"She goes hard, she's aggressive, and even though she has knee problems, she's still very athletic," Kaili McLaren said. "And she just draws so much attention because she can score, she rebounds and she can run the floor."

Hunter has gotten used to squeezing all she can into a small window of time on the court because of a right knee that never fully recovered from an injury suffered during her one and only season at Duke. She's averaging just 11.2 minutes per game in her final season, which actually represents the most time in her three seasons at Connecticut. She has been forced to sit out eight games in their entirety and practice is all but a pipe dream.

For someone who entered the college ranks as the top prep player in her class, it has been a frustrating existence. And one which she only really came to terms with this season.

"You never really get used to it," Hunter said. "I was pretty much, I think, in denial for a long time. I don't know, after awhile, especially this year, I tried to envision it being like a pick-up game. You're only in for so long, the game is to seven -- that's about how many points are scored when I'm in anyway. That's just how I try to think of the game when I'm in."

There was a time when she admitted that concern about how the knee would react in the future clouded her ability to go all out in the present. But with only as many games as her team wins remaining in her basketball career, she has had enough of the hesitancy.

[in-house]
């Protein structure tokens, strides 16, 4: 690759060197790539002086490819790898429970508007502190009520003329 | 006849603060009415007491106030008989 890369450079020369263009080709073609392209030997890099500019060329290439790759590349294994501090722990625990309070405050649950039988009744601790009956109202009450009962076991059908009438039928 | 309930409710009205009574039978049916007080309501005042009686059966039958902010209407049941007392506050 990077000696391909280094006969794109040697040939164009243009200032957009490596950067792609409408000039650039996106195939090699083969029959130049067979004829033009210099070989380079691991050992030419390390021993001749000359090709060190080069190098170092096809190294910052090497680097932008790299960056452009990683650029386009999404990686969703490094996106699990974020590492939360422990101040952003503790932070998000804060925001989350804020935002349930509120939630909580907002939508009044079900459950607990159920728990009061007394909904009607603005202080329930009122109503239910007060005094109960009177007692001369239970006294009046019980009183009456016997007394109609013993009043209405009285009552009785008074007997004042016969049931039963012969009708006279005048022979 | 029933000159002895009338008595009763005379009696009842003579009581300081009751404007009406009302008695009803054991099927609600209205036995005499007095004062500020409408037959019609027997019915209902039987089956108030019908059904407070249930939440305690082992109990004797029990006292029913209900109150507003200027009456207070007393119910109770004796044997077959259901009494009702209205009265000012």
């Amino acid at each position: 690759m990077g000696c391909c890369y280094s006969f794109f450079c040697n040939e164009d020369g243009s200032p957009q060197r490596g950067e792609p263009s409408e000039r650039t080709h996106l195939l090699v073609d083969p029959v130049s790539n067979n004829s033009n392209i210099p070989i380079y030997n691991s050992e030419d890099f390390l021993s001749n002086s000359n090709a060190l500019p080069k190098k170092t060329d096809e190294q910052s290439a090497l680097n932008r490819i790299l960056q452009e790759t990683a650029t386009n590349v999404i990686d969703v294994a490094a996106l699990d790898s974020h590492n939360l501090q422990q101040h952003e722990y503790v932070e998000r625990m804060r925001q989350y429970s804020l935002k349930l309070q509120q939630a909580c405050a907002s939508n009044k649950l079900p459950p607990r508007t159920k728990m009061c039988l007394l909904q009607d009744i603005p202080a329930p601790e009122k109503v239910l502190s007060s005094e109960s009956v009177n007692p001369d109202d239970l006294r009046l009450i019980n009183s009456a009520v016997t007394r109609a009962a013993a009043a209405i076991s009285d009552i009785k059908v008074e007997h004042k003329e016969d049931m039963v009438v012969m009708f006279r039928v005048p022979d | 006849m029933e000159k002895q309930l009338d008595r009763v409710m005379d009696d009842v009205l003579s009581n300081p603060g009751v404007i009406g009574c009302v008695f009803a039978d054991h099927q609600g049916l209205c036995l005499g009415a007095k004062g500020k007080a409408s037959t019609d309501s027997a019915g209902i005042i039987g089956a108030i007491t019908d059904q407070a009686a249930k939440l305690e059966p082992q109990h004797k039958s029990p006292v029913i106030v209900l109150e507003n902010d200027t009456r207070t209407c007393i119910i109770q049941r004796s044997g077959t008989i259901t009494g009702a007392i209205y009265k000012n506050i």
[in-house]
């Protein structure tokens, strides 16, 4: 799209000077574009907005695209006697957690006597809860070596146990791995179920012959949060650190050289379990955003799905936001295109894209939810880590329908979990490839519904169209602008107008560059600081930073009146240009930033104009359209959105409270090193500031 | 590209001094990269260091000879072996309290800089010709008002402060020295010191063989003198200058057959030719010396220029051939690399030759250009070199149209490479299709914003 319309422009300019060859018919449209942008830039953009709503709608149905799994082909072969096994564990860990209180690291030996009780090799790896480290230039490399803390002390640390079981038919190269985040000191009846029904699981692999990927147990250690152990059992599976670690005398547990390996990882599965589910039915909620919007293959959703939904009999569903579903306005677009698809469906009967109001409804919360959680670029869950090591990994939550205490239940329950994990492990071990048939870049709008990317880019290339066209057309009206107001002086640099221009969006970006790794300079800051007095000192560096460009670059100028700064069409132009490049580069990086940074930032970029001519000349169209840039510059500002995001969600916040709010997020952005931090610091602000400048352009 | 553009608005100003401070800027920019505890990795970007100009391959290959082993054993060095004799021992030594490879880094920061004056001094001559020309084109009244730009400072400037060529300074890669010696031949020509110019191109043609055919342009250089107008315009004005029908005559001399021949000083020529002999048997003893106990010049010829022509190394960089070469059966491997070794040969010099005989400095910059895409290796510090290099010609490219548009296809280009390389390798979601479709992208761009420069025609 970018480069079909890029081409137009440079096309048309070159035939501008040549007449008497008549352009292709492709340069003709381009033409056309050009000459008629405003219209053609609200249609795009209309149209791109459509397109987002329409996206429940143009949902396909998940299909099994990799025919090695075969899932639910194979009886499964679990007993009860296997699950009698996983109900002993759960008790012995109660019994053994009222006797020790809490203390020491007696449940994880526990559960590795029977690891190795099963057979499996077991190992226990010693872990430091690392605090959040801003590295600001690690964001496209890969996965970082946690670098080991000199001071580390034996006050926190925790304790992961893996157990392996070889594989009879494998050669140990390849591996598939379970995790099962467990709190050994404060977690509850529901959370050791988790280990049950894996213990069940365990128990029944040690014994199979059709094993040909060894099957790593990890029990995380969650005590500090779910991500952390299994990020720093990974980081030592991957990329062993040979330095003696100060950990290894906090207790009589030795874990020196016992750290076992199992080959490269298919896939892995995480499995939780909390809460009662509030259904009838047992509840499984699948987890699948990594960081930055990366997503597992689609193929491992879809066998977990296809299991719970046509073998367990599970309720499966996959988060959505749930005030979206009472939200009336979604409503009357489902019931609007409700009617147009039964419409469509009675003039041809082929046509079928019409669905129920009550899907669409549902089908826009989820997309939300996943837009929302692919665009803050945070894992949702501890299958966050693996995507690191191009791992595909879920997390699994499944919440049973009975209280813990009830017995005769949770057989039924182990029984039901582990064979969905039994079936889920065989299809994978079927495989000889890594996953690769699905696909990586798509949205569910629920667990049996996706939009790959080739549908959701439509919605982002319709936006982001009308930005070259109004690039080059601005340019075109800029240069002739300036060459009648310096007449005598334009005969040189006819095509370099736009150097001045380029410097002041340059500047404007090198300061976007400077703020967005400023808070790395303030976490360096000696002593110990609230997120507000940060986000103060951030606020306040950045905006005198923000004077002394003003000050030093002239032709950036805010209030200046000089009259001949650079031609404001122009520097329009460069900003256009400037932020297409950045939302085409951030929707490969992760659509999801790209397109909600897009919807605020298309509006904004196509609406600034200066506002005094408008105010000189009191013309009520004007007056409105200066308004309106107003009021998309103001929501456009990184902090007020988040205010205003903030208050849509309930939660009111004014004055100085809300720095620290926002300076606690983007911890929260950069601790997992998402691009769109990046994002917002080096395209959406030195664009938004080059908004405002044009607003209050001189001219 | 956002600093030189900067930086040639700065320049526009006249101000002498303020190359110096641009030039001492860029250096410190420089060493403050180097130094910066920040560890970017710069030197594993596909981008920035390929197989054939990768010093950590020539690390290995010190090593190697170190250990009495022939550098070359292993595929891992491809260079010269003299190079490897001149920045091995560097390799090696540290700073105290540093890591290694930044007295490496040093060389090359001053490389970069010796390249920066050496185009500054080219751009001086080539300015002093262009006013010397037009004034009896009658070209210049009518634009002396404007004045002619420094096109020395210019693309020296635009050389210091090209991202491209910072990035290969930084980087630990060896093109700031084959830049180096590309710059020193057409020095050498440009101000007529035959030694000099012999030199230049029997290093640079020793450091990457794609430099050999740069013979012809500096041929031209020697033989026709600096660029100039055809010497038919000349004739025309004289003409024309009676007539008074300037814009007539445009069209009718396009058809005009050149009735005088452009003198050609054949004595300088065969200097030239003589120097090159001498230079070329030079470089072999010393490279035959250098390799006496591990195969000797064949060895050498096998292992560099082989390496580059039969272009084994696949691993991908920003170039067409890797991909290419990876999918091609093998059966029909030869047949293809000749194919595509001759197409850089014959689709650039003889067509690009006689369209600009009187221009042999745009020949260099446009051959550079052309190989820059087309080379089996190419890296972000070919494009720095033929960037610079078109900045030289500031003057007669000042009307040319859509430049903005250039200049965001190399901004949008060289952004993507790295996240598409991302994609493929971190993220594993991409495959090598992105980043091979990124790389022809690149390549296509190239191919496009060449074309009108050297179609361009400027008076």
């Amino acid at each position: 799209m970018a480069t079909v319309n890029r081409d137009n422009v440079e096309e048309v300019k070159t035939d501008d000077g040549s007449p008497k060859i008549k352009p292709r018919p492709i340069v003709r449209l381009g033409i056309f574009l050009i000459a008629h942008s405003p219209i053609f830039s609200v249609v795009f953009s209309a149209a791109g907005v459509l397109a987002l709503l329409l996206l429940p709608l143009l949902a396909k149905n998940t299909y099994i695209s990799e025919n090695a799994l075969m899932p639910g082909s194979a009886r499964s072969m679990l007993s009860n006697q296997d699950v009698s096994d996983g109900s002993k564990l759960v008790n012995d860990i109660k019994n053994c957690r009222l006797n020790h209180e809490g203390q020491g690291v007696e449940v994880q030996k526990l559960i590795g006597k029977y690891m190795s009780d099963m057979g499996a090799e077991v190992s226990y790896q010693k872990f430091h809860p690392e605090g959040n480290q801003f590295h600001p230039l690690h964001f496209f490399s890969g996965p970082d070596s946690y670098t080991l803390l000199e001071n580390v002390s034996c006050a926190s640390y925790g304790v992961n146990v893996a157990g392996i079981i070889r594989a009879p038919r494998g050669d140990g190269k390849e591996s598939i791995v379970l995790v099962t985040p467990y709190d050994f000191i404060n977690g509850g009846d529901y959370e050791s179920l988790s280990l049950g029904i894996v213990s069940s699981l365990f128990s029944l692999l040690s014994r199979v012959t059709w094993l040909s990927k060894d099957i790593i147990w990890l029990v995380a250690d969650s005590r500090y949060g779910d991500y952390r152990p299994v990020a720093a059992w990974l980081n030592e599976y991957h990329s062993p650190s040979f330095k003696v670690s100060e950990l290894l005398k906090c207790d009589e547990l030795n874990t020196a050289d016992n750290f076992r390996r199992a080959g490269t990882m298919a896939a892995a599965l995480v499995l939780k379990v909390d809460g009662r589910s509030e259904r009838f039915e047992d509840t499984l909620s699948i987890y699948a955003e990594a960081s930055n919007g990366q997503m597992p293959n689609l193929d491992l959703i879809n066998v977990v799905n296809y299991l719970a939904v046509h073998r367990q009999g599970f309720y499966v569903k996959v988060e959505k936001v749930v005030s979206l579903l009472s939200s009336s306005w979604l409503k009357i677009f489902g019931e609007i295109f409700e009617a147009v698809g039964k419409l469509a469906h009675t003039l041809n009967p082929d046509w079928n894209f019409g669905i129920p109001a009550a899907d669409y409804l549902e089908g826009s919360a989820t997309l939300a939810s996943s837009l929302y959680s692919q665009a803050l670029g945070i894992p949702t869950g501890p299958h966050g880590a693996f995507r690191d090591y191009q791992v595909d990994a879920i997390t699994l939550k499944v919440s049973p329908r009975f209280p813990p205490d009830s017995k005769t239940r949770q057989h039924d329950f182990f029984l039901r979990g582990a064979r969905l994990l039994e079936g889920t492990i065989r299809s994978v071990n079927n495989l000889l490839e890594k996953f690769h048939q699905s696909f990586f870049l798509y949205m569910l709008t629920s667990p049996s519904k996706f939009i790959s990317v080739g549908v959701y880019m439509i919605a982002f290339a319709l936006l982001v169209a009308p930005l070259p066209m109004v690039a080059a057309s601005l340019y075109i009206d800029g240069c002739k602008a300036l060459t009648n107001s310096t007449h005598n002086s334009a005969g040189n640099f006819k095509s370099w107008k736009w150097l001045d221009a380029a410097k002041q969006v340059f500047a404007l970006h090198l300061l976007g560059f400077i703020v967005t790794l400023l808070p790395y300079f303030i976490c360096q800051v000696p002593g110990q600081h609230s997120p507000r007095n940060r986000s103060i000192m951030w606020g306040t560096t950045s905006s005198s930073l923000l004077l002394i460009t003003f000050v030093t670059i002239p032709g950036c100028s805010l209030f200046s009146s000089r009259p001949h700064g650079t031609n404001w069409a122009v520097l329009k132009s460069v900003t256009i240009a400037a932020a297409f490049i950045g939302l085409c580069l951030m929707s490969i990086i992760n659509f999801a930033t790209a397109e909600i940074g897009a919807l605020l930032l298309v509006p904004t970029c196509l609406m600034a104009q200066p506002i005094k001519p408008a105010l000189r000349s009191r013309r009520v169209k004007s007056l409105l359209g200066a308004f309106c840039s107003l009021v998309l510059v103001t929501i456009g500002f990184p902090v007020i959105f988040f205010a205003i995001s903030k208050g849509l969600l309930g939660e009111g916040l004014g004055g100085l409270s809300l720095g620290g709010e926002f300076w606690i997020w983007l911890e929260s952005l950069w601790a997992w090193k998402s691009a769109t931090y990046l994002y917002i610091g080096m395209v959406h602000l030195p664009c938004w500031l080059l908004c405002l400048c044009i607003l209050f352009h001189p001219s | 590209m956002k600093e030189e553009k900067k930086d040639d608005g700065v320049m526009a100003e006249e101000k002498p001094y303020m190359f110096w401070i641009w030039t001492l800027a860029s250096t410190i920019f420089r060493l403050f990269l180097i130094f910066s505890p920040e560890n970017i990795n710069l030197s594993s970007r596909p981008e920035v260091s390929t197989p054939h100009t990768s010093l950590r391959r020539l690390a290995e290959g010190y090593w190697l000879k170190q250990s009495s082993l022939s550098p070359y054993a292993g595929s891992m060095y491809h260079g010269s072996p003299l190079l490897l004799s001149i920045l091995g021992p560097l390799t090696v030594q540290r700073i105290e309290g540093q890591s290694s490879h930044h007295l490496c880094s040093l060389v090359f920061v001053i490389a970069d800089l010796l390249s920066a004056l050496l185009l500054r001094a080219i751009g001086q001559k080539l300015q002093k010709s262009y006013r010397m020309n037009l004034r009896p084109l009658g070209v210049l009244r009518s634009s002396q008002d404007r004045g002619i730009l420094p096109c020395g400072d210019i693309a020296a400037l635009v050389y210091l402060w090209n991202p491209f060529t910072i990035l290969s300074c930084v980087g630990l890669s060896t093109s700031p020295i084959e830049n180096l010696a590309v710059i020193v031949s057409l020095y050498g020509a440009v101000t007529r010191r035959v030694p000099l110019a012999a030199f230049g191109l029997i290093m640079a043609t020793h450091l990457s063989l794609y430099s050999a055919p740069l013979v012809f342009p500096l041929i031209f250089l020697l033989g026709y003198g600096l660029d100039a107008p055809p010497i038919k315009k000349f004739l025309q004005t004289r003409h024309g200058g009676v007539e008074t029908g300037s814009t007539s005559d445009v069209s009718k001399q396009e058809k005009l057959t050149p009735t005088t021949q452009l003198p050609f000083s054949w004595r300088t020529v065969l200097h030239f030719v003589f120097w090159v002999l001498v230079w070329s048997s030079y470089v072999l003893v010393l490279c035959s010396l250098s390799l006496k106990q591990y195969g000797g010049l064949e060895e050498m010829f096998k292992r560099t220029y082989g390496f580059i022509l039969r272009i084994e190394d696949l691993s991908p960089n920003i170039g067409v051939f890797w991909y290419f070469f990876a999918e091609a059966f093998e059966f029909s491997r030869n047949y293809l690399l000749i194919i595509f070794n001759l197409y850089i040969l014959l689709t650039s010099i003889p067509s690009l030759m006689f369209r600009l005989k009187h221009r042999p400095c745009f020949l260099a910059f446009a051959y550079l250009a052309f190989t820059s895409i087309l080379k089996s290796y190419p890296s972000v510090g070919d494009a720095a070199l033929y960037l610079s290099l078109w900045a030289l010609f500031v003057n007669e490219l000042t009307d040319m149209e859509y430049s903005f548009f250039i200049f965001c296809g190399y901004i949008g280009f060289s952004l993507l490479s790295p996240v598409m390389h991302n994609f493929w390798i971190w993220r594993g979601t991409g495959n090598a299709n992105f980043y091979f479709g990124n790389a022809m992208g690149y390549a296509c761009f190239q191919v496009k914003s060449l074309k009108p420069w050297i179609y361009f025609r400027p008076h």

As she put it, "Now I'm just like, 'I don't care.' Unless it falls off, I'm playing on it."

As good as the Huskies are down low, no three players bear the brunt of Auriemma's wrath quite as often as Tina Charles, Charde Houston and McLaren. Listening to the coach, each seems to be a nightly unknown, equally capable of carrying the team or placing it in peril. And the one player with the consistency to carry the load on a nightly basis must instead spend the bulk of each game watching from the bench.

"Unfortunately for Brittany, it's been kind of a frustrating career for her," Auriemma said. "There just hasn't been any time when she has been 100 percent healthy. We had a glimpse a little bit of where she could have been and what she still can do. She has a sense of purpose. She has grown up a lot and she has matured an awful lot. I think that showed today."

With less than two minutes to play and Old Dominion staging one final rally, Hunter could only lend moral support after getting a hand up from the bench from teammate Cassie Kearns during a timeout. But in truth, she had already done enough.

Connecticut was battered and bruised after second-half injuries forced both Charles and Renee Montgomery to the bench, although neither appears in doubt for Tuesday.

And as Hunter might attest, that's all right as long as the pain comes with a win.

"It's just incredible to see someone who has gone through so much come out and play with so much spirit, play so hard and play with so much intensity," McLaren said. "You can't help but be happy for her."

Graham Hays is a regular contributor to's women's basketball coverage. E-mail him at

Graham Hays covers college sports for espnW, including softball and soccer. Hays began with ESPN in 1999.